If you suspect that your turntable has a built-in preamp but are not sure, there is an easy way to find out – hook up your turntable to a set of unpowered speakers. Using passive speakers with no preamp means there will be no sound coming from your turntable unless it has its own preamp. To save yourself some trouble, you can also check your turntable’s owner’s manual to see if it was built with a preamp. However, many vintage turntables – especially the kind you might pick up at a thrift shop or yard sale – may not come with an owner’s manual.

If you own a vintage turntable that does not include a built-in preamp, you will need to attach the record player to a set of active speakers. Or, you can use a standalone preamp to power a set of passive speakers. There are multiple routes that you can take when it comes to amplification, and all of them have pros and cons.

When it comes to using a vintage turntable, the means of amplification is a major consideration. If your turntable has a built-in preamp that is worn out or low-quality, you may want to get your amplification from somewhere else, whether it be from a standalone preamp or a set of active speakers. Amplification plays a crucial role in the quality of sound that you get from your turntable, whether it is vintage or modern. Without a good preamp and a high-quality set of speakers, you won’t be able to get the sound quality that you’re looking for.

Turntable Cartridges 101 

If you plan on using a vintage record player, you’ll need to make sure it has a high-quality cartridge that is in good shape. Your turntable’s cartridge is one of its most important components. As the housing for the record player’s needle, or stylus, the cartridge is the part of your turntable that comes into contact with the record itself. A low-quality cartridge can sabotage your listening experience, giving you inferior sound quality.

A subpar cartridge won’t ride smoothly in the grooves of a record, which can cause excessive noise and distortion. On a vintage record player, you may find that the cartridge is either worn out or that it was not of the best quality in the first place. If you plan on using a vintage record player as your main turntable, replacing the cartridge may be a worthwhile move to make.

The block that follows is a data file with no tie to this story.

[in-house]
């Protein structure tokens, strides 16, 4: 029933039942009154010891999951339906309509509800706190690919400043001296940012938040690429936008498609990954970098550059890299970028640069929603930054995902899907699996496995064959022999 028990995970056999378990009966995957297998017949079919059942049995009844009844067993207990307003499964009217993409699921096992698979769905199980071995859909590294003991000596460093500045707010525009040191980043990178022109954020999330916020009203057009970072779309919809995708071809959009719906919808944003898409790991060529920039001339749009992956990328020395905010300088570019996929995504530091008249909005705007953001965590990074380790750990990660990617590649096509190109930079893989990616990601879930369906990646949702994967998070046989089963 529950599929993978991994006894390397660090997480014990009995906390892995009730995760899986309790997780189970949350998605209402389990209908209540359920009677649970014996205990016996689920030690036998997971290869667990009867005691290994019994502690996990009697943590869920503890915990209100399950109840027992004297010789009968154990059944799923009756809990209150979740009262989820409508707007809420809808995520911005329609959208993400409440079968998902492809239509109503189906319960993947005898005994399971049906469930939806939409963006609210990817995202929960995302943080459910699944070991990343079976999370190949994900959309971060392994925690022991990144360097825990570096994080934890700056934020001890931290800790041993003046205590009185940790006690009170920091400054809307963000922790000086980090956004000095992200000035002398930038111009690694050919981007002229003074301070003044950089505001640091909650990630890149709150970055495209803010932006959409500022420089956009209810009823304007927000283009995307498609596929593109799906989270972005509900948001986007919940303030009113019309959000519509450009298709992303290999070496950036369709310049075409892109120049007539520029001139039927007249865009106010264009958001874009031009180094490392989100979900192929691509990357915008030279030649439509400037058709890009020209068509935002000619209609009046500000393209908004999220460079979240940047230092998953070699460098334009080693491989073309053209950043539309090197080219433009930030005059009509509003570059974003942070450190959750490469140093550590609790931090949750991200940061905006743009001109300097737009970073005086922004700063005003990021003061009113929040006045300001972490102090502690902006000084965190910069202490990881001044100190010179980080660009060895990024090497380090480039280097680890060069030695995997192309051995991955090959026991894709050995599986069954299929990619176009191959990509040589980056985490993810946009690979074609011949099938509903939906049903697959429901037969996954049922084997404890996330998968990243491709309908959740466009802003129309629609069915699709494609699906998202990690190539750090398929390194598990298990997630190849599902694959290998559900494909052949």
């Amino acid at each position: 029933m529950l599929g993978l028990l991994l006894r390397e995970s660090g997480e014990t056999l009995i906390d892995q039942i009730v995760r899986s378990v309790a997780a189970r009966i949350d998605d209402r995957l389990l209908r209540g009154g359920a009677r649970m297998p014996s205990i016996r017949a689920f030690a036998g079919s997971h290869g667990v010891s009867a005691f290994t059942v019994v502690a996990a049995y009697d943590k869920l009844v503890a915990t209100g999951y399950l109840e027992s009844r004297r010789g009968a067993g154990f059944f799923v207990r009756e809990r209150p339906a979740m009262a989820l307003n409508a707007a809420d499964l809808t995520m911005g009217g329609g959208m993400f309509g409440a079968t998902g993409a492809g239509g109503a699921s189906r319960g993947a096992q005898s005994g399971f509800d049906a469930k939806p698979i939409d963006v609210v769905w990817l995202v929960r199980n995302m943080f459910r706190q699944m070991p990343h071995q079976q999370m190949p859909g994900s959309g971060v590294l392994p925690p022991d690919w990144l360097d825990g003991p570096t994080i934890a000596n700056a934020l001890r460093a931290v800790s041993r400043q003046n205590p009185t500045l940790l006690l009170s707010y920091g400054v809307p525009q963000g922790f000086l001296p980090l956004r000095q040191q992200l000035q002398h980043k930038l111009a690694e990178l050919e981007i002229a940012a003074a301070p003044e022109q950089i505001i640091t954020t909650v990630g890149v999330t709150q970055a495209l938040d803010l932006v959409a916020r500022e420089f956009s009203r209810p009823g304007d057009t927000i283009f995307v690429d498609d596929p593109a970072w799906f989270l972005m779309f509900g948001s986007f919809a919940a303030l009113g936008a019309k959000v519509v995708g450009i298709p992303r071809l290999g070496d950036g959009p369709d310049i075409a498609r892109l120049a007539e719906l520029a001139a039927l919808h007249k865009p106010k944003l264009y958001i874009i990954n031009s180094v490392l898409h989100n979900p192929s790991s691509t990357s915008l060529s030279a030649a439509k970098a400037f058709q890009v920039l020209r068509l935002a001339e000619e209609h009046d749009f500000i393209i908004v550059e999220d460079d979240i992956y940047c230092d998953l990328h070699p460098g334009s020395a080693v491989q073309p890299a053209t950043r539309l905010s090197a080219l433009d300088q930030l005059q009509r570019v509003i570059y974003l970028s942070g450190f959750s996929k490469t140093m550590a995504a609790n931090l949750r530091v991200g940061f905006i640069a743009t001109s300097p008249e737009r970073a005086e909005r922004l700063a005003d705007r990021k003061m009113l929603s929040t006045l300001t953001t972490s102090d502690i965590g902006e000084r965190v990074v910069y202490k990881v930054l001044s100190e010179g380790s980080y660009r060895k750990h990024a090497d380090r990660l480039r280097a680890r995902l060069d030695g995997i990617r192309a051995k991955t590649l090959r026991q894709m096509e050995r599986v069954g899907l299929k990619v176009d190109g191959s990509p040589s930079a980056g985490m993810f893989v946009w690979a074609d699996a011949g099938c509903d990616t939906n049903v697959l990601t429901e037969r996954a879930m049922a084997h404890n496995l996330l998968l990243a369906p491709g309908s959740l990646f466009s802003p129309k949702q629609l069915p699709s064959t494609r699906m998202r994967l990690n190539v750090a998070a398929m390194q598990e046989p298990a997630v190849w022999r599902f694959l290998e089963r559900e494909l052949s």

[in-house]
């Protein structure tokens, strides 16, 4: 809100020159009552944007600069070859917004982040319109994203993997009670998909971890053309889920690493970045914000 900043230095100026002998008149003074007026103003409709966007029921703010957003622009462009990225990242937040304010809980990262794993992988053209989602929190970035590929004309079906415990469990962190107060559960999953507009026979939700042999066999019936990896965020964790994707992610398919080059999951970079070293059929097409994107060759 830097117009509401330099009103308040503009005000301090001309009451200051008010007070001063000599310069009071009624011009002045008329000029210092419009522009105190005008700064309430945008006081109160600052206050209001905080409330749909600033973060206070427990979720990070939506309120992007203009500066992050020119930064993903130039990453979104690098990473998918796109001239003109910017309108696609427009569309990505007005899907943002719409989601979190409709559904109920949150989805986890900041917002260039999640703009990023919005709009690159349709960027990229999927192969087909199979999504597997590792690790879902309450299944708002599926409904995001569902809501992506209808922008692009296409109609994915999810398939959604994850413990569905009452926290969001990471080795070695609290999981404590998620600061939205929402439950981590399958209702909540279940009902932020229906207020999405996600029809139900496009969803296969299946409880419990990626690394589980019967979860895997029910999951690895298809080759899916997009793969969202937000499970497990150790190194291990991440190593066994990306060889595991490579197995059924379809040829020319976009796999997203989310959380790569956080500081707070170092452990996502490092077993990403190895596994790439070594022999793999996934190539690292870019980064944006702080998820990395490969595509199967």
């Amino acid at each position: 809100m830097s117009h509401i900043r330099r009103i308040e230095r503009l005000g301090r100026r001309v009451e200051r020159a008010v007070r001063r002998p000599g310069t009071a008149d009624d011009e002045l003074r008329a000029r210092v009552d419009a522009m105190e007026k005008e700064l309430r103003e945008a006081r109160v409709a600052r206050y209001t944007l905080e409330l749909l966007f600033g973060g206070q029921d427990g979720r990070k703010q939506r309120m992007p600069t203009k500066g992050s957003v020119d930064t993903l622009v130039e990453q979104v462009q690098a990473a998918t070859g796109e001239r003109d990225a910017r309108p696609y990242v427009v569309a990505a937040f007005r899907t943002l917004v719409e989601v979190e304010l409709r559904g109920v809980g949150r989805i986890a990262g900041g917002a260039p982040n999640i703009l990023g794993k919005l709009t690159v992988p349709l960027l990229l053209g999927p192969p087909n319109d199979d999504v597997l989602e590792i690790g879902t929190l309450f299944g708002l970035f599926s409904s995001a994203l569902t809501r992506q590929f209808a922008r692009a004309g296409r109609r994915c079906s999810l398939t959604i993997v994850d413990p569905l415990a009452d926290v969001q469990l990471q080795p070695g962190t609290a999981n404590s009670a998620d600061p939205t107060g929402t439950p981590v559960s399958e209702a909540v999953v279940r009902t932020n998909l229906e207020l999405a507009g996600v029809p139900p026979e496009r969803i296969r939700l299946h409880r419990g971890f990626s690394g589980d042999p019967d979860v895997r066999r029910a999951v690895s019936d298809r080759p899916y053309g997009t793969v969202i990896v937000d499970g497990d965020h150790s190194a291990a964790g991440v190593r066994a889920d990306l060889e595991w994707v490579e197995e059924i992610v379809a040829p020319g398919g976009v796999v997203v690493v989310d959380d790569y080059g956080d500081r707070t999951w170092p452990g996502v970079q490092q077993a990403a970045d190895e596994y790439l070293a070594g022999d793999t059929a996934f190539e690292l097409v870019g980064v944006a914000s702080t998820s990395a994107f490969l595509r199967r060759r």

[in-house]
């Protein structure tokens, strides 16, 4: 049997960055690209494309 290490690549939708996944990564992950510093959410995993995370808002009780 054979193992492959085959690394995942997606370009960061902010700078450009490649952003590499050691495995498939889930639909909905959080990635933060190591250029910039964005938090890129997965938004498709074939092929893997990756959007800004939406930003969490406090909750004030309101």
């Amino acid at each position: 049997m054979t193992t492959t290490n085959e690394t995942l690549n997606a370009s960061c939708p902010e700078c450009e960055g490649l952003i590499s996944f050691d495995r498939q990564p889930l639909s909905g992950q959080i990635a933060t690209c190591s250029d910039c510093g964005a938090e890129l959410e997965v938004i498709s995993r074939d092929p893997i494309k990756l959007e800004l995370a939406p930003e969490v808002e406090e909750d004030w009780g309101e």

If you are unsatisfied with the sound quality that you are getting from your turntable, replacing your cartridge is one of the best steps to take. Instead of getting an entirely new record player, sometimes all you need to do is replace the most important components to get better sound. A new preamp and cartridge can both make a major difference in the sound that you are able to get from records.

Old Records Need Special Attention

In the same way that you may need to take an especially careful approach to using a vintage turntable, vintage records also need to be handled with care. 

If you choose to fill your collection with older records, you may need to prepare yourself for some inevitable issues with sound quality. Old records often have been subjected to various forms of wear and tear throughout their lifespans. Many records that are decades old have been warped, scratched, poorly stored, and even dropped, which can have a major negative impact on their ability to produce clean, clear sound.

The more damage that a record gets, the harder it can be to restore. There are some steps that you can take to get old records back into better condition, but it’s important to note that these methods may not always work. Some records are just too far gone to save, and it’s important to know when vinyl is unsalvageable. 

If you have old records in your collection, these are a few of the steps that you can take to get them back into better shape.

  • Store vintage records properly. If you want your records to last as long as possible, they’ll need to be protected from dust, scratches, and other forms of damage. Using protective sleeves to act as a buffer between your records and the outside world can be extremely helpful.

  • Make sure to use vintage records properly as well. One of the easiest ways to damage your vinyl collection is by handling your records poorly. Practice proper care and maintenance whenever you can, and make sure to handle your records carefully when you play them.

If you’re looking for great albums to add to your collection, you can view our full selection by clicking here.


From Record Player to Turntable: Charting the Evolution 1877 - 2017 | Mix Mag

What is a Preamplifier? Why Do We Need Them? | Ledger Note

History of the Cylinder Phonograph | History of Edison Sound